For immediate release April 3, 2009
Contact: Jeff Morgan, Jeff.Morgan@iowa.gov, (515) 281-3858
Lecture series features Bill Whittaker from the Office of State Archaeologist April 15
(DES MOINES) – The State Historical Society of Iowa’s popular “History for Lunch” lecture series continues this month with archaeologist Bill Whittaker, who will discuss the history of Fort Madison, one of Iowa’s most significant historic sites.
History for Lunch will be at Noon, Wednesday, April 15, 2009, at SHSI’s Centennial Building, 402 Iowa Avenue (Iowa and Gilbert streets) in Iowa City. The lecture is free and the public is encouraged to bring a brown bag lunch. Call 319-335-3911 for more information.
Fort Madison was constructed 200 years ago during the winter of 1808-1809. It is the first U.S. military fort in the Upper Mississippi, and the only true battlefield in Iowa, where Black Hawk first fought against the U.S. Army, the only true War of 1812 battle fought west of the Mississippi River, and the probable location of the first military cemetery in the region.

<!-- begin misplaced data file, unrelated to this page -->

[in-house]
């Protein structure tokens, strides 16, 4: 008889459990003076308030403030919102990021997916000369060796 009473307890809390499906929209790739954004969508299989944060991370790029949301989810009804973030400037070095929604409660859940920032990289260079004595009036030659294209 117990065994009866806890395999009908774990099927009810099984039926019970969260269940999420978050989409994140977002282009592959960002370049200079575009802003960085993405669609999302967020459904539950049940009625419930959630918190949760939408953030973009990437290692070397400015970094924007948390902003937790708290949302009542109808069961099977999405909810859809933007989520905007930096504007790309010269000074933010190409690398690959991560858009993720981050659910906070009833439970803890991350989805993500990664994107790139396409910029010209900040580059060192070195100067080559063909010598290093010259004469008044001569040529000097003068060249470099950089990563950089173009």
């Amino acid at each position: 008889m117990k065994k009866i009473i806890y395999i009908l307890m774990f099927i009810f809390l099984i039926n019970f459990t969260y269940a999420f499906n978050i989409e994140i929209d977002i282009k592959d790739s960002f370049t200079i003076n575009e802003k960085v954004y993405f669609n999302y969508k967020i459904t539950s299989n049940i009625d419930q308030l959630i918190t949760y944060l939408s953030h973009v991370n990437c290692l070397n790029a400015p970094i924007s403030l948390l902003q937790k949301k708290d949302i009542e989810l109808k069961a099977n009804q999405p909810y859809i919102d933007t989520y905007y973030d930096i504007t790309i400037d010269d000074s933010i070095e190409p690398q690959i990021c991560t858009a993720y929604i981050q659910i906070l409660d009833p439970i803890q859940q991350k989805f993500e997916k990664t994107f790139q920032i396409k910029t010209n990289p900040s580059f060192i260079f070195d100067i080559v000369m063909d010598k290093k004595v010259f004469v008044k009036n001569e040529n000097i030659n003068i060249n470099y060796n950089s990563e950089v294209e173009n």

Whittaker will illustrate the history and archaeology of Fort Madison with watercolors created by Franklin Sindelar and David Session, and color slides from 1965 excavations. Currently, the future of the site is uncertain, and Whittaker will discuss current preservation efforts.
Whittaker is a staff archaeologist at the University of Iowa’s Office of the State Archaeologist. He has been a professional archaeologist for more than 15 years. He has an M.A. and Ph.D. from the University of Iowa, and is the editor of a forthcoming volume about the frontier forts of Iowa.
The State Historical Society of Iowa is a division of the Iowa Department of Cultural Affairs, and is a trustee of Iowa's historical legacy and an advocate for understanding Iowa's past. It identifies, records, collects, preserves, manages and provides access to Iowa's historical resources. Its dual mission of preservation and education serves Iowans of all ages, conducts and stimulates research, disseminates information, and encourages and supports historical preservation and education efforts of others throughout the state. Visit www.iowahistory.org or call 515-281-5111 for more information.